We monitor the insurance requirements of all of the known restoration networks to make sure the insurance policies we sell meet the insurance requirements of the networks. Making a network an additional insured on your policy means that your insurance will be used to defend the network before any of the network’s insurance becomes involved. If your insurance is not collectable for that purpose, remember you still have to pay for the loss out of pocket to indemnify the network. The networks will not let you off the personal indemnity hook just because you bought insurance that does not work.
Almost all additional insured coverage endorsements require two things:
1. The contractor must be performing operations under a written contract for the party seeking to be an additional insured.
2. Most blanket additional insured coverage extensions add in another caveat: the party who wants to be an additional insured is only covered for the work you perform at the location of the additional insured party.
There are two major fundamental glitches in that scenario.
Glitch #1: When you are assigned a project from a network, you do not perform operations for the network (additional insured). You will always be performing operations for the property owner or lessee. Therefore, the vast majority of additional insured endorsements fail because of the “performing work for” prerequisite.
If you are required to make insurance companies additional insureds under master services agreements, the problems with additional insured status can get even deeper. Chances are you do not even have a contract with the actual insurance company and you do not perform operations for the insurance company at their location either. You need to point those glitches out to your insurance agent. There is no way for them to know these facts if you do not tell them.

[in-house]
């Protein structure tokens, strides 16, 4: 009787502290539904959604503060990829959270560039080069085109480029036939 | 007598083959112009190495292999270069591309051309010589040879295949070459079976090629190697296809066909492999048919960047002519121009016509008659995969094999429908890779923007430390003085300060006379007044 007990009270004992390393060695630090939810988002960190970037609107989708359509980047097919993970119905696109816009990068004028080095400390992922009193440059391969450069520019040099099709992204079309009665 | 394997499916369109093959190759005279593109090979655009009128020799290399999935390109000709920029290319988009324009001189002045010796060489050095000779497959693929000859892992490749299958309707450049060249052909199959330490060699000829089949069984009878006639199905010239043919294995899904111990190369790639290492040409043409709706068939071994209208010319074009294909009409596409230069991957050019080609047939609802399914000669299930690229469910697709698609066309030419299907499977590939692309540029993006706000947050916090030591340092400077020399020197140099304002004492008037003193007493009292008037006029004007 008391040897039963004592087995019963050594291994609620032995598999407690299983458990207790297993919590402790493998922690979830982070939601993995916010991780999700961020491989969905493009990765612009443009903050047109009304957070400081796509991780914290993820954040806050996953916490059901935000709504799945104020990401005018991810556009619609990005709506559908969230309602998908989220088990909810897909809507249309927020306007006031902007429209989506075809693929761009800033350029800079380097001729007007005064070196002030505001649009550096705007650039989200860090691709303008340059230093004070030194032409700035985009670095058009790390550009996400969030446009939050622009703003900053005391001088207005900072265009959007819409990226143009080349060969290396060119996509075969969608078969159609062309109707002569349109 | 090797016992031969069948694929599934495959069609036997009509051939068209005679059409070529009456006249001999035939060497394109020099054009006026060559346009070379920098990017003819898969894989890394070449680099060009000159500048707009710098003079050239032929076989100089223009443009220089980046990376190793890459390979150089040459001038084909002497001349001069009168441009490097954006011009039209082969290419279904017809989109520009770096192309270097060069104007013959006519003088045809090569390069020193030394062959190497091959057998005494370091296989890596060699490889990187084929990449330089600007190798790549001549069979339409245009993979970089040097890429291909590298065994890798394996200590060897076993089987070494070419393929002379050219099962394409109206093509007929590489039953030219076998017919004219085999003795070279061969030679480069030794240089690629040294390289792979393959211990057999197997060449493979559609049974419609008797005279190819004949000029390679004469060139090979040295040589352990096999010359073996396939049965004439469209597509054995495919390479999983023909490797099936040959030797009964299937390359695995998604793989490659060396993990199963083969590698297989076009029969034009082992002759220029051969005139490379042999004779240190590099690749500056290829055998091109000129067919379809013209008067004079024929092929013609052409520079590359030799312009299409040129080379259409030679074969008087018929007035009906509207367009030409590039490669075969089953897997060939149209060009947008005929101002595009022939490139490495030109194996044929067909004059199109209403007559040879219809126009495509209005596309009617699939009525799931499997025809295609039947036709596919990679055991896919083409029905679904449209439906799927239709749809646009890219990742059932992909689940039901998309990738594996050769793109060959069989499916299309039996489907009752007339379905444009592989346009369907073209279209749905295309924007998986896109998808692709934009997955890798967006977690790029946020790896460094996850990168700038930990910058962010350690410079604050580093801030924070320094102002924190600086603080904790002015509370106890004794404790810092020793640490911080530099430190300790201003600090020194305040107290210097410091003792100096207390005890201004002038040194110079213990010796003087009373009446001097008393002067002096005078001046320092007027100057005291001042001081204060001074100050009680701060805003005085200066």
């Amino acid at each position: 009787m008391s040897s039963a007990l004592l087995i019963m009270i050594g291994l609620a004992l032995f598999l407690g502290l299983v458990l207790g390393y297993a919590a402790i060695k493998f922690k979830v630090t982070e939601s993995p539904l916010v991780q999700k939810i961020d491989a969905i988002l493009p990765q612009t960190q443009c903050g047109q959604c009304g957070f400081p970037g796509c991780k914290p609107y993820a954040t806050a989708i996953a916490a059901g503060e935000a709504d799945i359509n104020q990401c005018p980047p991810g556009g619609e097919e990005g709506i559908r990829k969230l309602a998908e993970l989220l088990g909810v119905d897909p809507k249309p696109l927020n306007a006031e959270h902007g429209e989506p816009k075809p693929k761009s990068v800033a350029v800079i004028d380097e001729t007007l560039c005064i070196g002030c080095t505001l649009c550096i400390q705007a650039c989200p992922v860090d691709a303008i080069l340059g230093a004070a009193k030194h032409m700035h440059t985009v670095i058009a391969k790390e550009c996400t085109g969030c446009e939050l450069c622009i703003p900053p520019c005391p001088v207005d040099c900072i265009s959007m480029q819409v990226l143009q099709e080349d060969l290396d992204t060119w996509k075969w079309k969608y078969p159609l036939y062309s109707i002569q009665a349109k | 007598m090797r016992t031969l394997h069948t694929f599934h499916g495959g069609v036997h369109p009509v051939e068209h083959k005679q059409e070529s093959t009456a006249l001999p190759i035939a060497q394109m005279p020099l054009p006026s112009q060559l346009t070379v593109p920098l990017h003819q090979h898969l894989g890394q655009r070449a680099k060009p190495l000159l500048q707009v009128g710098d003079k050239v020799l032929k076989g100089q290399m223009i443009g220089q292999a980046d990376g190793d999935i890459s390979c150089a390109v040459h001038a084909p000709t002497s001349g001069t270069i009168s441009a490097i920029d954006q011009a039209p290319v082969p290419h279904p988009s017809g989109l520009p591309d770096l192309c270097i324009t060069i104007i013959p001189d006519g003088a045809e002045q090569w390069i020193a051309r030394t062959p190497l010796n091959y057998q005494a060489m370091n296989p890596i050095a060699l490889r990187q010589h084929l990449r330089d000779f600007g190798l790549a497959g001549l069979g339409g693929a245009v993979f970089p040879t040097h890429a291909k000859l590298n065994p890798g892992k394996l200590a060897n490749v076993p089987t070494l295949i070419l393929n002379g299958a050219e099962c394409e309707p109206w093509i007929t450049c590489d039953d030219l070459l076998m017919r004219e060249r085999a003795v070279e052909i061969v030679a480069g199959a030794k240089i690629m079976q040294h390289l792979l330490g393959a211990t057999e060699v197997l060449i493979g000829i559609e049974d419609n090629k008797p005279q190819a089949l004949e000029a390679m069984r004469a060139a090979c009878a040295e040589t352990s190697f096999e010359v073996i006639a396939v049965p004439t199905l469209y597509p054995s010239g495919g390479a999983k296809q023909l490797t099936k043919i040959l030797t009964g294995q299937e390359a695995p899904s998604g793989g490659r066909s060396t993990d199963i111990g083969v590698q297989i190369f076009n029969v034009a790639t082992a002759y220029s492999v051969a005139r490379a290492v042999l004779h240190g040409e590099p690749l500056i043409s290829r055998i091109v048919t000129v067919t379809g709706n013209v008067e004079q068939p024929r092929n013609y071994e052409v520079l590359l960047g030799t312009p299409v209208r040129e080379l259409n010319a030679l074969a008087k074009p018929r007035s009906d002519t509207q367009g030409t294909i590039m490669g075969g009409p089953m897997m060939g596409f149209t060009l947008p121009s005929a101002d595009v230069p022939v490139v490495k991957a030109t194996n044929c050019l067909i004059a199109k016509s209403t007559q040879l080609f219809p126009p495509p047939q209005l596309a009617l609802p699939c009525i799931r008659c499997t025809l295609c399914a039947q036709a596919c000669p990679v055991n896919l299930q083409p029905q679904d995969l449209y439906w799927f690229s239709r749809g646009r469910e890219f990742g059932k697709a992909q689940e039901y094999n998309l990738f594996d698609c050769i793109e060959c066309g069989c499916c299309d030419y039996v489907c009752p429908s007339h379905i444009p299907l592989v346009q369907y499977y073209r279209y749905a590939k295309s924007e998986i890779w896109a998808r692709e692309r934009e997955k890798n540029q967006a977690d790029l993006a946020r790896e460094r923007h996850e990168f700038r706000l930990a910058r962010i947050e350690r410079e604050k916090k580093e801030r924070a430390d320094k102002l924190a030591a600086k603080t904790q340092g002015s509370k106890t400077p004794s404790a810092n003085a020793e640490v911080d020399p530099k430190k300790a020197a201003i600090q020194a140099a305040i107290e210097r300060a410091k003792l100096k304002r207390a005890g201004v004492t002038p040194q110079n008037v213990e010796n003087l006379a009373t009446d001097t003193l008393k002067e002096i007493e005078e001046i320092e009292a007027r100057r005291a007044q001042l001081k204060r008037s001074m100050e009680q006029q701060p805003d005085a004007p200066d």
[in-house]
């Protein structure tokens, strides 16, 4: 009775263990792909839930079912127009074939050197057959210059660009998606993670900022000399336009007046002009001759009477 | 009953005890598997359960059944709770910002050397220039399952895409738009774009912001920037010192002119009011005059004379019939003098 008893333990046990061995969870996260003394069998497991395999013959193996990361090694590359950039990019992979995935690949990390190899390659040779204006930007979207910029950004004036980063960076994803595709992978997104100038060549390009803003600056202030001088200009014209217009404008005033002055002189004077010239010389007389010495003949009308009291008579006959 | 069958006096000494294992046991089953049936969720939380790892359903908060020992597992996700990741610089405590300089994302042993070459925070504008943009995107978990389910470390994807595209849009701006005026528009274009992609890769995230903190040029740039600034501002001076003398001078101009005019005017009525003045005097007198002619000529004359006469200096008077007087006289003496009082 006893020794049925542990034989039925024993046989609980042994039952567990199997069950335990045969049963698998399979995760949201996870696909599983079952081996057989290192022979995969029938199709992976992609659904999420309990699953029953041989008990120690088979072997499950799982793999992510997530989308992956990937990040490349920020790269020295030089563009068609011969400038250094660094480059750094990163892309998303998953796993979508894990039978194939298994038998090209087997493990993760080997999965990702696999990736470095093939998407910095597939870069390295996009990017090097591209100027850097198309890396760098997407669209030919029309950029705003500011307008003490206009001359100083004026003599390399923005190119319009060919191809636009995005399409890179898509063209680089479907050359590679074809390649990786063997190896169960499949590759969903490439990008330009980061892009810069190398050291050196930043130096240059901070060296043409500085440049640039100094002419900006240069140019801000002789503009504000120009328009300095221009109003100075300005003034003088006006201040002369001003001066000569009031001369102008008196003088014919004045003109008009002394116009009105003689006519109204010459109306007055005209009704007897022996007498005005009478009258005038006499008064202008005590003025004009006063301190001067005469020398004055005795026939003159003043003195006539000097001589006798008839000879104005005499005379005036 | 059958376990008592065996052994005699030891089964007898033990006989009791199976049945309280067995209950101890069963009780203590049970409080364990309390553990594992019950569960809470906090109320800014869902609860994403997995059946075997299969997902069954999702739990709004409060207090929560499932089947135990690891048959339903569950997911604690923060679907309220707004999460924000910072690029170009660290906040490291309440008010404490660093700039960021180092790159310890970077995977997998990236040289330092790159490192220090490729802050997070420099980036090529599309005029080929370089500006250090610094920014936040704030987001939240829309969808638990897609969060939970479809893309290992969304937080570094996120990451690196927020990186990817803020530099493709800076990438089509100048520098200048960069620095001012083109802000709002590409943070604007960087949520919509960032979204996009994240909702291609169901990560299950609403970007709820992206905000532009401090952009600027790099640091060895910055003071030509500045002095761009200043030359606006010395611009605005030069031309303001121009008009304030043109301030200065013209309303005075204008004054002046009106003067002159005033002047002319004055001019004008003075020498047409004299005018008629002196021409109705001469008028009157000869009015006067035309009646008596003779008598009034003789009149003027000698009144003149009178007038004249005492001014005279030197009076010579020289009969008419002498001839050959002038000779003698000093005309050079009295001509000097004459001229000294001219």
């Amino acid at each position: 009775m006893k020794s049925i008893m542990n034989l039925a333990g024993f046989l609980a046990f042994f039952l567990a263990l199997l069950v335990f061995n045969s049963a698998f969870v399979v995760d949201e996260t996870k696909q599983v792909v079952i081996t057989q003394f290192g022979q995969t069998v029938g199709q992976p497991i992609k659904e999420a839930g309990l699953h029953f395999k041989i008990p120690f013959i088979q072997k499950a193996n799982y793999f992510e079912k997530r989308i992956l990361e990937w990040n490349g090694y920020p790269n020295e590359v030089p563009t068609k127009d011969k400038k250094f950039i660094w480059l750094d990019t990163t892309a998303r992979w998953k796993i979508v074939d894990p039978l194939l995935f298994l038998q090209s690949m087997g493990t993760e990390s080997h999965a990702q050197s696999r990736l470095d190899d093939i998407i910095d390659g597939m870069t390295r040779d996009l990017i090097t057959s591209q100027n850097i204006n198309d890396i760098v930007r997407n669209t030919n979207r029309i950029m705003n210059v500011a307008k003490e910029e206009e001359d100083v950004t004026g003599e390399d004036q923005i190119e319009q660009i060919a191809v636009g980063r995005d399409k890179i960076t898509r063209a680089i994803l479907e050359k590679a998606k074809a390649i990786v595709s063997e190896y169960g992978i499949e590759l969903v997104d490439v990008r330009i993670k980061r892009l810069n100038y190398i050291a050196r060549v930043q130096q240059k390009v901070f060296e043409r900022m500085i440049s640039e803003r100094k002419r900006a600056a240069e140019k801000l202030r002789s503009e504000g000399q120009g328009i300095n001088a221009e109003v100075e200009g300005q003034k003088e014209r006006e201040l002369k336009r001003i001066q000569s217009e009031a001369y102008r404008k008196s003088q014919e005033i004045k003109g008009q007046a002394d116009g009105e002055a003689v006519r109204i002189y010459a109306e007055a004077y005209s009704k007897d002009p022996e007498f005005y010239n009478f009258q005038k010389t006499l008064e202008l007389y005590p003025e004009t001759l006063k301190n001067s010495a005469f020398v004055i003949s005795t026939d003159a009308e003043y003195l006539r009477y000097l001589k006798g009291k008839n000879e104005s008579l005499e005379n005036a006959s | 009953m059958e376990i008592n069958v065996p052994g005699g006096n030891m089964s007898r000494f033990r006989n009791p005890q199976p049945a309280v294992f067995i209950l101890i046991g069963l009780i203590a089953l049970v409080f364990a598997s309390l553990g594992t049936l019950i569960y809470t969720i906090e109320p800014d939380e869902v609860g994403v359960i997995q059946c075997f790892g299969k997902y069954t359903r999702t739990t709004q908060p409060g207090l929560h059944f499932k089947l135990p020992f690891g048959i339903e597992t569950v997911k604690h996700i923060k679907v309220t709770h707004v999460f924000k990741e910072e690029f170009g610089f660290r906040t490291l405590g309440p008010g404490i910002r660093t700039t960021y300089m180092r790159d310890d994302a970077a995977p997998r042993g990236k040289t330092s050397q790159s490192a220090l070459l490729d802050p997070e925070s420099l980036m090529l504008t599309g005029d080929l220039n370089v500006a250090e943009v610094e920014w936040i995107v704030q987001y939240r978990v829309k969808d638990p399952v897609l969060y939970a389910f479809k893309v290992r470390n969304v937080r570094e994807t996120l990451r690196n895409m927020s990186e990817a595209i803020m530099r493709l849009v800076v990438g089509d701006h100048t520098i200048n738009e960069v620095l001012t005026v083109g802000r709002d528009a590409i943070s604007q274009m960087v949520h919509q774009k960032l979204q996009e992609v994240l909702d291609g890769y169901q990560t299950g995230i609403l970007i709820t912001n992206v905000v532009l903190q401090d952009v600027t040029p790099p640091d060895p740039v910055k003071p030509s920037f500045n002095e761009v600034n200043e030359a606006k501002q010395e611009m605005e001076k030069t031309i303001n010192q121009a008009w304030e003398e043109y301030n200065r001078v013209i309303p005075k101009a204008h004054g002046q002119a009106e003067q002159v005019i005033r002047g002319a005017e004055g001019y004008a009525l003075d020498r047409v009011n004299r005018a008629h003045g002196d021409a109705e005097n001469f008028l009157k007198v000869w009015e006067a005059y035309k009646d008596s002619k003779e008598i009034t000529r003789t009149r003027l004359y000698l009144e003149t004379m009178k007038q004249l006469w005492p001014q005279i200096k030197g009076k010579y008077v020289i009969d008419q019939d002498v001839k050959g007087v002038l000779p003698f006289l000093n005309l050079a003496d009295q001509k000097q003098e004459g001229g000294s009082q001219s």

In both circumstances, the additional insured status of the parties expecting to be taken care of on a primary basis under your insurance is highly in doubt. That is what your personal indemnity is for from the risk management perspective of the network.
Glitch #2: You never perform operations at the location of the network. Almost all blanket additional insured endorsements have the performing your work “at the location” portion built-in.
Here is the good news! Making a network an additional insured under your liability insurance should cost you nothing if it is set up right. The key is the additional insured endorsement needs to be set up correctly before you actually purchase your liability insurance policy. Mid-term insurance policy changes to accomplish the same thing can cost $2,000.
It does not matter what your insurance agent may say on a certificate of insurance about who may be an additional insured. A certificate of insurance does nothing to change the actual policy. Nobody is an additional insured just because the insurance certificate says they are.
The glitch with the additional insured status of networks on your insurance is not an easy concept for insurance agents to grasp. It goes against what they know about contractors and these coverages.
Based upon the review of over a thousand liability insurance policies sold to restoration contractors by hundreds of honest, well-intentioned insurance agents, we know in ARMR that there is a 95 percent chance your insurance agent did not catch the difference between the party seeking to be an additional insured (the network) and who you are working for under a contract (the property owner).
Unless you told your insurance agent specifically that you are not performing operation for the party seeking to be an additional insured, there is no reason for the insurance agent to know you do not actually perform operations for the network (unless you are remodeling the network’s offices). You need to make sure your insurance agent understands these important risk parameters in your business model. Handing them this article would be a good idea.
For years we have been told by the people who recruit contractors into their networks that the #1 barrier to getting restoration firms into the network is the insurance requirements. The network wants your insurance to protect them. As a bonus, by default, that insurance will protect your firm as well.
All it takes is a little attention to the details of the additional insured coverage in your liability insurance policies before you buy them to make sure everything is correct. Following the insurance specifications of the informed networks to the letter is a good place to start.